Think getting yourself back in shape is hard? Well, it can be, sure, but you can do it.
Now, do you think getting yourself into world-class ultra-marathon-winning shape is hard? Yeah, you’re right. But it can be done, too. And in the case of world record-holding ultra runner Caryn Lubetsky, she ran the first of her many, many races on the occasion of her 40th birthday. This was while balancing the other aspects of her life, including being a lawyer, a law professor, a high-school cross county coach, president of a parents’ association, and life long advocate for those in need, something she does primarily for The Childhood Cancer Project and her own foundation, HELP, the HIV Educational and Law Project.
Given her late start at running and the fact that in the eight years since Caryn began competing she has racked up an almost laughable number of appearances on the podium (to date the numbers are: 31 marathons, 5 100-mile ultra-marathons, 4 Ironmans, 3 50k ultra-marathons, 2 50-mile ultra-marathons, 2 12-hour ultra-marathons, and 2 6-hour ultra-marathons) we thought she just might be a good person to chat with about how to finally get yourself in shape, and how to get into great shape, at that.
CL: I grew up as a competitive swimmer so training and working out was always a part of my lifestyle, but I actually hated to run until much later in life. I think the best way to begin to get in shape is to call a friend, ask them to go for a long walk, short run, or class with you. Always start small, one class or 2-3 miles. If you go out and run 5 miles your first day you risk injury and you will be so sore that you [will be] much more likely to quit. Take it step by step. By asking a friend to meet you, turn the exercise session into a social activity and when you know someone is meeting you, you are much less likely to back out, sleep through, or simply blow off the workout.
TM: What advice do you have for keeping fit, especially during those periods where someone is not actively training for a specific event?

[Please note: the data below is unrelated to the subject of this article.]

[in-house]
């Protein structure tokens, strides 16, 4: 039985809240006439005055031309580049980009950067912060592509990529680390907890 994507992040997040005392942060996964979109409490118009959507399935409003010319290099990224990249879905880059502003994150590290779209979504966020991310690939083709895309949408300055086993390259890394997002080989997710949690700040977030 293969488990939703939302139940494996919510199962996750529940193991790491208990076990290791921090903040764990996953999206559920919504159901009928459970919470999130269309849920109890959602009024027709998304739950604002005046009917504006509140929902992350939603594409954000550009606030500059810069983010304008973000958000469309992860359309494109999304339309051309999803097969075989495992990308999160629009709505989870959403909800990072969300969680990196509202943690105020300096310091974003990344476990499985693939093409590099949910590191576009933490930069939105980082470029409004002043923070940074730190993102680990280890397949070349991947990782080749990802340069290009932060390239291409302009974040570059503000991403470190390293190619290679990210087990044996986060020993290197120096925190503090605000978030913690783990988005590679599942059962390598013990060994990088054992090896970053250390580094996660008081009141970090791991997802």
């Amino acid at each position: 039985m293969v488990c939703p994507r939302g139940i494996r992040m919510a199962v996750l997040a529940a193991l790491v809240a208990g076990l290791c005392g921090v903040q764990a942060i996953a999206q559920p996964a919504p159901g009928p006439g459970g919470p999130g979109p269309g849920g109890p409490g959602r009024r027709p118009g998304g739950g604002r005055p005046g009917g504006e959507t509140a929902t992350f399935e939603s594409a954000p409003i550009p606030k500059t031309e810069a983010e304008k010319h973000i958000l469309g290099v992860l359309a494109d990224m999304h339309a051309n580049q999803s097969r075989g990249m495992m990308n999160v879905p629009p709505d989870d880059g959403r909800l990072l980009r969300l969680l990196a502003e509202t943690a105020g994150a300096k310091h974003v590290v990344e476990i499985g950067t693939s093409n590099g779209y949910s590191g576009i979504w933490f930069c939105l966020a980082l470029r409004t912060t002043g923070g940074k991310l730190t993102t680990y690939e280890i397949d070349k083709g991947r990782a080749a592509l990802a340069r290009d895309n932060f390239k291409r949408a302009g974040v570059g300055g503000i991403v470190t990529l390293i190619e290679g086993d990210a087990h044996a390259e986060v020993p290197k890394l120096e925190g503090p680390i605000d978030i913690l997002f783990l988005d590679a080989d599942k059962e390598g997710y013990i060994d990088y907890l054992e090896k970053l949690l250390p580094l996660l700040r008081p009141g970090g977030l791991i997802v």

CL: Get out and walk! After dinner, take a 10-15 minute walk. It will help you digest, help you sleep better, and give you a chance to just wind down. Also sign up for a class or two that focuses on something outside of your comfort zone. If you are a runner sign up for a yoga class or spin session. Changing up the type of exercise you do helps combat boredom, which derails most exercise routines!
TM: What are some of your recommendations for diet and other lifestyle factors beyond the exercise itself?
CL: It sounds cliché, but everything in moderation. I am a very clean eater, but you have to allow yourself some leeway to splurge and try new things. I think any schedule that is too regimented leads to burnout so enjoy a day off of exercise, sleep in every once in a while and just simply give your self a break, don’t stress over one missed workout or one extra dessert, just focus and get back on track and enjoy the discipline as much and the diversion from it.
TM: What is the hardest race or other competition you have completed yet, and what made it such a challenge?
CL: Hands down it is Badwater135. I have pulled a person through 400 miles of triathlon in one week and nothing compares to the brutality and majesty of Badwater. The sheer distance, 135 miles, coupled with the heat — 125 degrees during the day, 110 at night — the 3 mountain ranges and 20,000 feet of climbing, coupled with the remote location truly make it the toughest foot race on the planet.
TM: What do you feel has been your greatest competitive success so far? And which race or other competition was simply the most fun?
CL: Setting a Guinness world record for pulling Kerry Gruson, a quadriplegic athlete, through 400 miles of triathlon was definitely a great deal of fun and excitement – we got to experience everything from freezing cold to hot humid weather, every type of terrain, road, sand, trail, and ocean, lake river and gulf swims, and closed and open road bike courses throughout our epic trek from Florida coast to coast. It was a grueling and gratifying experience.
TM: Tell us more about your work with The Childhood Cancer Project.
CL: When my good friend’s son was diagnosed in 2016 with osteosarcoma, I knew I had more work to do. Through the excruciating journey of having a sick child, my friend Joanna Segal founded The Childhood Cancer Project in order to raise money for childhood cancer research. I was shocked to learn that only 4% of national funds are allocated to childhood cancer research, and that there have not been new cancer therapies for children developed in 40 years. 40 years! We would never drive a car that is 40 years old, or even use a cell phone that is 4 years old, yet we are treating children with old therapies. I knew I wanted to help and the way I knew how to do this was through my running. Two years ago I ran in the Keys 100, a 100-mile ultra through the Florida Keys. My goal was to raise $1,000 per mile and I did it with every cent going to The Childhood Cancer Project. This year I ran it again and surpassed the goal.
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